The readings indicate that the windspeed varies between 0 and 14m/s, frequently over 5m/s on certain days although very rarely averaging over 5m/s over any 10 minute interval. Does this wide variation indicate the gusting and/or turbulence that is referred to by detractors here (or am I conflating two dinstinct issues)? If this is indicative of turbulent wind, is it in fact a problem for horizontal axis machines – you state on your post re VAWTs that “While it’s true that vertical axis wind turbines can capture energy from the wind in any direction, this is less of an issue in reality than you might think.” In any case, the readings do seem too low to bother putting an expensive, dysfunctional turbine up.

    Based on feedback on this blog, there seem to be plenty of reasons not to buy a Windsave even if there is such a thing as a suitable urban location for it: cheap materials prone to breaking down, unresponsive company etc. It also seems reasonable to infer that any alternative roof-mounted horizontal axis devices – if any is even available in the UK – is unlikely to be any better in any sub-/urban location (I find it hard to believe there would be many better sites than where I live). And VAWTs don’t seem to cut the mustard either for reasons of poor efficiency. In summary, there really is no suitable urban roof-mounted location for any device, and is unlikely to be: is that a fair appraisal?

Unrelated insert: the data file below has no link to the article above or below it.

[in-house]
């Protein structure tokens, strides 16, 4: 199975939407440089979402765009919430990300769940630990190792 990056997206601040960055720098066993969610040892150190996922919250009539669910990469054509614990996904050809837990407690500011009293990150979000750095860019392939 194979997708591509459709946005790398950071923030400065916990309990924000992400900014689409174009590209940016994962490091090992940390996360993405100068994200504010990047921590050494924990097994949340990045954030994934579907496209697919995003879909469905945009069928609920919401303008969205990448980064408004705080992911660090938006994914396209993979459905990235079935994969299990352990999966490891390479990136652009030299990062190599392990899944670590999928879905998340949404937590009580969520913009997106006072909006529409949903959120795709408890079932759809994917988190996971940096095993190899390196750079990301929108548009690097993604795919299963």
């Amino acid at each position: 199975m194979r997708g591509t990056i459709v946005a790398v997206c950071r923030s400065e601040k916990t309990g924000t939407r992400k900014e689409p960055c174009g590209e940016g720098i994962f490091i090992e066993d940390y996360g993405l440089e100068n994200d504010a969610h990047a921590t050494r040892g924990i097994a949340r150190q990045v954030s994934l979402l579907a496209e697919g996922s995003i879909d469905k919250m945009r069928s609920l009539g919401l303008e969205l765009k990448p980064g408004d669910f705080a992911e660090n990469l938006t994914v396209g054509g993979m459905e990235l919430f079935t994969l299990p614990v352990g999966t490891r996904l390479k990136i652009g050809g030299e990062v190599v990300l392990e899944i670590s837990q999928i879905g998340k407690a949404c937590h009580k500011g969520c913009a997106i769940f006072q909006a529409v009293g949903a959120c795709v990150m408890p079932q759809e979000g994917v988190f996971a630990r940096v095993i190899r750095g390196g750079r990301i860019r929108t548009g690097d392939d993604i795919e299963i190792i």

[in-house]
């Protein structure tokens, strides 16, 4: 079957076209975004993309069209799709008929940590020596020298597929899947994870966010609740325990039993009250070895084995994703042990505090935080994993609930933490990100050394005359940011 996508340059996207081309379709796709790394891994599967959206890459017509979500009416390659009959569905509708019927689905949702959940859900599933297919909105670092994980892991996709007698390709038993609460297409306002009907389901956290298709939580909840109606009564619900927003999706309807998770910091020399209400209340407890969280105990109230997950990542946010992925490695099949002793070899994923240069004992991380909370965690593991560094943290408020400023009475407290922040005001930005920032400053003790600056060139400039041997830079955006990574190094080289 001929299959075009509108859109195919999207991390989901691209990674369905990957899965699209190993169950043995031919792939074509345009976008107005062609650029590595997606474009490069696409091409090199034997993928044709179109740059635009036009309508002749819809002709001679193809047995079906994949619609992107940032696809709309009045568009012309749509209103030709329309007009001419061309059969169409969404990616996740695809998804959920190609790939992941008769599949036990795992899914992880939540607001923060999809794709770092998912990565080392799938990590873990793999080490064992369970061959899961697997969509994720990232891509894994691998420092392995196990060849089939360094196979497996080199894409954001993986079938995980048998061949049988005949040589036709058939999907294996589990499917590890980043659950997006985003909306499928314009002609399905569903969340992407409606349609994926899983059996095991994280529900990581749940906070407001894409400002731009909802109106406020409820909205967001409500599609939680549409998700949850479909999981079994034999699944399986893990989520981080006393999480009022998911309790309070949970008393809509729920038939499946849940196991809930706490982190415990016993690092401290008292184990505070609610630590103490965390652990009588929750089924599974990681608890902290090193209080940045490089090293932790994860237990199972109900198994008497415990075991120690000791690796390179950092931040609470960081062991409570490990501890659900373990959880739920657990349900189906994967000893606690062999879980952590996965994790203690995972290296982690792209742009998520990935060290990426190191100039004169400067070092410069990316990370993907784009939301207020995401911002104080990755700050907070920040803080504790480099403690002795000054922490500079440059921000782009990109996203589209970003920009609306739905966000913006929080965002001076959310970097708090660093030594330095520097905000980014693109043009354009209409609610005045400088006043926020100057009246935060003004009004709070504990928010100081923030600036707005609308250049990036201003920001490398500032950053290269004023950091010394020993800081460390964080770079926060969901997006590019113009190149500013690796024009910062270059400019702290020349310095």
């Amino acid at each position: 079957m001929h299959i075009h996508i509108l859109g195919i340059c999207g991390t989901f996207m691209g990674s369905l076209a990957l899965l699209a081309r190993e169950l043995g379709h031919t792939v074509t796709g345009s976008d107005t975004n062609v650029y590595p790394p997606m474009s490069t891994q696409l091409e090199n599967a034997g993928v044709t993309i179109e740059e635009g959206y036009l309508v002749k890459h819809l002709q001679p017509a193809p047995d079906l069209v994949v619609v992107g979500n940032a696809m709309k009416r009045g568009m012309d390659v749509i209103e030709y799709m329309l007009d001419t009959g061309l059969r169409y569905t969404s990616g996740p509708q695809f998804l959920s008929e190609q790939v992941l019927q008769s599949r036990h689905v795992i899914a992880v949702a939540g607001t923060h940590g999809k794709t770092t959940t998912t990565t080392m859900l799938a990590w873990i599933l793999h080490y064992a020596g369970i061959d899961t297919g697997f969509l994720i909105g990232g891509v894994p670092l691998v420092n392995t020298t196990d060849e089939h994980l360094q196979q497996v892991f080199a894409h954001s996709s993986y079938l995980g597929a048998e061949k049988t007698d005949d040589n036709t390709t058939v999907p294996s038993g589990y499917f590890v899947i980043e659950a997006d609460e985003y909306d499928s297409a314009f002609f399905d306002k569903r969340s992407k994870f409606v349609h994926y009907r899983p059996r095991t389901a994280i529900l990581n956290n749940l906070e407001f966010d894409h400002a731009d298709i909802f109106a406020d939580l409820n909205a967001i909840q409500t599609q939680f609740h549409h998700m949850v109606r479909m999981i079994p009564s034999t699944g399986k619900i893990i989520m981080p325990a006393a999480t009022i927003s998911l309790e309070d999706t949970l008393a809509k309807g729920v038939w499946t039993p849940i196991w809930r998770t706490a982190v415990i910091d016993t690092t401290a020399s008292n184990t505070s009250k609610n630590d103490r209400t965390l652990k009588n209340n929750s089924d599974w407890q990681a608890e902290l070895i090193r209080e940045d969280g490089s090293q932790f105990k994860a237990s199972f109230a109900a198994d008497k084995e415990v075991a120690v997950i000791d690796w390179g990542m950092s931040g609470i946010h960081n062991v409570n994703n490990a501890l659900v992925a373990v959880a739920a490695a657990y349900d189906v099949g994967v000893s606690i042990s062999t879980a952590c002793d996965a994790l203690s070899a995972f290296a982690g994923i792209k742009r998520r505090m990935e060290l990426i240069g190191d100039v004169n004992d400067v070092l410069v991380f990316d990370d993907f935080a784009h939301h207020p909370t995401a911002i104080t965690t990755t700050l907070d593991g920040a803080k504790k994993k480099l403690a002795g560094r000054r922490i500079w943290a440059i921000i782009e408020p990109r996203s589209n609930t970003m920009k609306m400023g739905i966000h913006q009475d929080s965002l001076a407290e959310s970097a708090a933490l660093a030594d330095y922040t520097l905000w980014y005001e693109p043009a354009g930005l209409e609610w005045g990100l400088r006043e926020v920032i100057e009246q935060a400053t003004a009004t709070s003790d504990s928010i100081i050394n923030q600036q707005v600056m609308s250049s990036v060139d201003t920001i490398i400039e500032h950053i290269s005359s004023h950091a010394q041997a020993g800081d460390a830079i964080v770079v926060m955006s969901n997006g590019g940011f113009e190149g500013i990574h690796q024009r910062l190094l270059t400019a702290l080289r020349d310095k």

5. Yes it does ‘wobble and sway a lot’ so I’ve made a few mods, I’ve made a simple ‘friction brake’ to the yaw bearing by wrapping cloth around the rotating stem, and Gaffer taping it in place, this has made a huge difference! I’ve also put a back stop on the tali so it can only swing the correct direction when it furls, yes the tail is too small for turbulent ‘roof top’ conditions on its own. Yes it spins around at a rate of knots at times, but alas the generator has to reach 200 volts before the electronics kick in, so in the last year, it has only produced about £10 worth of power, my solar hot water system (2 x 20 tube Navitron solar collectors) has been MUCH more successful. I believe that domestid wind power can work, but I wouldn’t reccommend it unless you are well exposed to the wind. If you like wind power, invest in a community owned turbine! check out the Westmill and energy4all websites. Clive :-))

  6. Clive, thanks for the update, I only wish more Windsave owners would do the same. I reckon you have probably broken your maintainance contract with Windsave by playing about with the yaw bearing, but you only have about one more free year to go on it. If you can find someone to maintain it for about £9-50p when it runs out you will show a little profit.

    We have a Windsave turbine here in Cromer on the coastal road, and it spins around the yaw bearing almost as much as the blades go round, and the tail wags like a happy puppy. It’s on a garage, which is probalby the safest place out of its box you can put one.